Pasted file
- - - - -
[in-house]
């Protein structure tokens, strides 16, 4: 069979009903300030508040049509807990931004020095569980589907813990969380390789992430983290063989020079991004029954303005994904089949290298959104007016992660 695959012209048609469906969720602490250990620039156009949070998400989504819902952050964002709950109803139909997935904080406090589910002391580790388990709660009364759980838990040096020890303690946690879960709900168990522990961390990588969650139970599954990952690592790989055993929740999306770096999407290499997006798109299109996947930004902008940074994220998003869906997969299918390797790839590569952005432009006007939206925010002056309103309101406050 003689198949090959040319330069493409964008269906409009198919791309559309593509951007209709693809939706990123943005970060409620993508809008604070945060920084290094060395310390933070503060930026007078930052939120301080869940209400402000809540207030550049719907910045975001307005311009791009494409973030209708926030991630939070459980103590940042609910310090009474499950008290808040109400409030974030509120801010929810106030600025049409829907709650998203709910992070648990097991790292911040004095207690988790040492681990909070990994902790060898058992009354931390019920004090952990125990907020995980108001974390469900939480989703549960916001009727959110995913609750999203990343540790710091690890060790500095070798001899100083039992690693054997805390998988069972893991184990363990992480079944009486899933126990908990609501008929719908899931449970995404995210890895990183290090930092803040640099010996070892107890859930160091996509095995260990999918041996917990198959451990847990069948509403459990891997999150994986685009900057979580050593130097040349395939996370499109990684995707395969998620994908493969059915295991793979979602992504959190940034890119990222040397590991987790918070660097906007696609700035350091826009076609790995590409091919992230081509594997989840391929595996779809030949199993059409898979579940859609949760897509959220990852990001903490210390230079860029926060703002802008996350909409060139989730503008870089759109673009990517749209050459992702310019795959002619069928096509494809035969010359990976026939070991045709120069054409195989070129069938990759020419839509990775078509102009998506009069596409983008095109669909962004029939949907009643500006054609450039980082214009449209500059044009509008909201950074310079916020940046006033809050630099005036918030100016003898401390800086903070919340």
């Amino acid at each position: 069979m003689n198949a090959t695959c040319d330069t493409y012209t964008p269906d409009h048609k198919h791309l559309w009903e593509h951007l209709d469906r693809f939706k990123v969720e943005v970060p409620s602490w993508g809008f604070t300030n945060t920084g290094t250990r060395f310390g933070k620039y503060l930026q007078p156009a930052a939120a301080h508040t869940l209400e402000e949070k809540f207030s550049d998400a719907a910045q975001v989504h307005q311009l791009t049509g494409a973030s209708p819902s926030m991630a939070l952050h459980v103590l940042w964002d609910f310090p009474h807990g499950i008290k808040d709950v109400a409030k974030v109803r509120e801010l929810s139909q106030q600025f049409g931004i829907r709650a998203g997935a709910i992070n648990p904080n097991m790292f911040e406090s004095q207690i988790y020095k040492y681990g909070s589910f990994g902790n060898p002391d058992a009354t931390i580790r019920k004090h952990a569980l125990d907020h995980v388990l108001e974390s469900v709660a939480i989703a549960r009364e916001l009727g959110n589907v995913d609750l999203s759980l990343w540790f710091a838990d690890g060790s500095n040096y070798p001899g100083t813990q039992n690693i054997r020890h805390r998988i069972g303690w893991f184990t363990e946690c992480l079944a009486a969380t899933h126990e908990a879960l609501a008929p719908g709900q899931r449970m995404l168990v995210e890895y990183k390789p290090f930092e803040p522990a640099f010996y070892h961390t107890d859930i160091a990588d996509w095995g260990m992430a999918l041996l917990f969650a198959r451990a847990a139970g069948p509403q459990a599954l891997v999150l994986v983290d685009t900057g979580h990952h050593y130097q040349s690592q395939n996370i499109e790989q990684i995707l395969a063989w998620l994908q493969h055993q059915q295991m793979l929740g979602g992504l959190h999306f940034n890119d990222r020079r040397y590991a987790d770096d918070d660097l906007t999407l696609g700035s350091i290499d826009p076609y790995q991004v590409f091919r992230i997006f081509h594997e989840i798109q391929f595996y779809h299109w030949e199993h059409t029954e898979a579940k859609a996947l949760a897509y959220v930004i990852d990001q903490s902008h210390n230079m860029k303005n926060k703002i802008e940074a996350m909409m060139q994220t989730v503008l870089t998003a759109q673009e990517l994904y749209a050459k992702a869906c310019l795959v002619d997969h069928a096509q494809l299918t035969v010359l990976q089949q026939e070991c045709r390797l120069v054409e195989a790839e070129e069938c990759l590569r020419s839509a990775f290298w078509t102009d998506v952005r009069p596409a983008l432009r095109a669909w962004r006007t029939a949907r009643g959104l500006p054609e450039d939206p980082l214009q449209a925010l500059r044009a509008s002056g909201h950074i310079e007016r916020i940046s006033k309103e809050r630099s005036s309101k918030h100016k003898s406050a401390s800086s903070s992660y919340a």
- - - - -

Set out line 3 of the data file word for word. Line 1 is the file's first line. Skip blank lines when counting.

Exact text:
């Amino acid at each position: 069979m003689n198949a090959t695959c040319d330069t493409y012209t964008p269906d409009h048609k198919h791309l559309w009903e593509h951007l209709d469906r693809f939706k990123v969720e943005v970060p409620s602490w993508g809008f604070t300030n945060t920084g290094t250990r060395f310390g933070k620039y503060l930026q007078p156009a930052a939120a301080h508040t869940l209400e402000e949070k809540f207030s550049d998400a719907a910045q975001v989504h307005q311009l791009t049509g494409a973030s209708p819902s926030m991630a939070l952050h459980v103590l940042w964002d609910f310090p009474h807990g499950i008290k808040d709950v109400a409030k974030v109803r509120e801010l929810s139909q106030q600025f049409g931004i829907r709650a998203g997935a709910i992070n648990p904080n097991m790292f911040e406090s004095q207690i988790y020095k040492y681990g909070s589910f990994g902790n060898p002391d058992a009354t931390i580790r019920k004090h952990a569980l125990d907020h995980v388990l108001e974390s469900v709660a939480i989703a549960r009364e916001l009727g959110n589907v995913d609750l999203s759980l990343w540790f710091a838990d690890g060790s500095n040096y070798p001899g100083t813990q039992n690693i054997r020890h805390r998988i069972g303690w893991f184990t363990e946690c992480l079944a009486a969380t899933h126990e908990a879960l609501a008929p719908g709900q899931r449970m995404l168990v995210e890895y990183k390789p290090f930092e803040p522990a640099f010996y070892h961390t107890d859930i160091a990588d996509w095995g260990m992430a999918l041996l917990f969650a198959r451990a847990a139970g069948p509403q459990a599954l891997v999150l994986v983290d685009t900057g979580h990952h050593y130097q040349s690592q395939n996370i499109e790989q990684i995707l395969a063989w998620l994908q493969h055993q059915q295991m793979l929740g979602g992504l959190h999306f940034n890119d990222r020079r040397y590991a987790d770096d918070d660097l906007t999407l696609g700035s350091i290499d826009p076609y790995q991004v590409f091919r992230i997006f081509h594997e989840i798109q391929f595996y779809h299109w030949e199993h059409t029954e898979a579940k859609a996947l949760a897509y959220v930004i990852d990001q903490s902008h210390n230079m860029k303005n926060k703002i802008e940074a996350m909409m060139q994220t989730v503008l870089t998003a759109q673009e990517l994904y749209a050459k992702a869906c310019l795959v002619d997969h069928a096509q494809l299918t035969v010359l990976q089949q026939e070991c045709r390797l120069v054409e195989a790839e070129e069938c990759l590569r020419s839509a990775f290298w078509t102009d998506v952005r009069p596409a983008l432009r095109a669909w962004r006007t029939a949907r009643g959104l500006p054609e450039d939206p980082l214009q449209a925010l500059r044009a509008s002056g909201h950074i310079e007016r916020i940046s006033k309103e809050r630099s005036s309101k918030h100016k003898s406050a401390s800086s903070s992660y919340a």